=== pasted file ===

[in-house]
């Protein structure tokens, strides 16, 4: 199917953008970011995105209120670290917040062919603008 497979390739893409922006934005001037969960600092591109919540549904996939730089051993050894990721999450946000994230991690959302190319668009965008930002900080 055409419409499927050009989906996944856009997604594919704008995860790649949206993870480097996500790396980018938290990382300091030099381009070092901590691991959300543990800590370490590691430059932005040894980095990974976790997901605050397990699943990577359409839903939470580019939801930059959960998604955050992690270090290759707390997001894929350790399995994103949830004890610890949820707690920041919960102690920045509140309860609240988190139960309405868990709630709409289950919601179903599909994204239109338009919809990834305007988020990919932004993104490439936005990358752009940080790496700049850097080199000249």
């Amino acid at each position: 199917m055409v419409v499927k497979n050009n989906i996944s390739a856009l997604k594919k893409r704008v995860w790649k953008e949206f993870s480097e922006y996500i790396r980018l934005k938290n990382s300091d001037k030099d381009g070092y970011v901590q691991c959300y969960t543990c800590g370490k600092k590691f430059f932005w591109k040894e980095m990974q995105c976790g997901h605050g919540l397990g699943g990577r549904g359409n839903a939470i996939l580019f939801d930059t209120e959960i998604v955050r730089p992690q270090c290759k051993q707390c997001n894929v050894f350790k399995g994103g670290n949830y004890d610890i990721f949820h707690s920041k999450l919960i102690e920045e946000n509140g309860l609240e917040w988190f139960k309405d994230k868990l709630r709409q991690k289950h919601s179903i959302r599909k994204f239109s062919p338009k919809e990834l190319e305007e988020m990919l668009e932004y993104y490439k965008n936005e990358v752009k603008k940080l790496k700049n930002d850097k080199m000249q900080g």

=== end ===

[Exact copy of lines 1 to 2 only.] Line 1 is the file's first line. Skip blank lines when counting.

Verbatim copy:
[in-house]
């Protein structure tokens, strides 16, 4: 199917953008970011995105209120670290917040062919603008 497979390739893409922006934005001037969960600092591109919540549904996939730089051993050894990721999450946000994230991690959302190319668009965008930002900080 055409419409499927050009989906996944856009997604594919704008995860790649949206993870480097996500790396980018938290990382300091030099381009070092901590691991959300543990800590370490590691430059932005040894980095990974976790997901605050397990699943990577359409839903939470580019939801930059959960998604955050992690270090290759707390997001894929350790399995994103949830004890610890949820707690920041919960102690920045509140309860609240988190139960309405868990709630709409289950919601179903599909994204239109338009919809990834305007988020990919932004993104490439936005990358752009940080790496700049850097080199000249």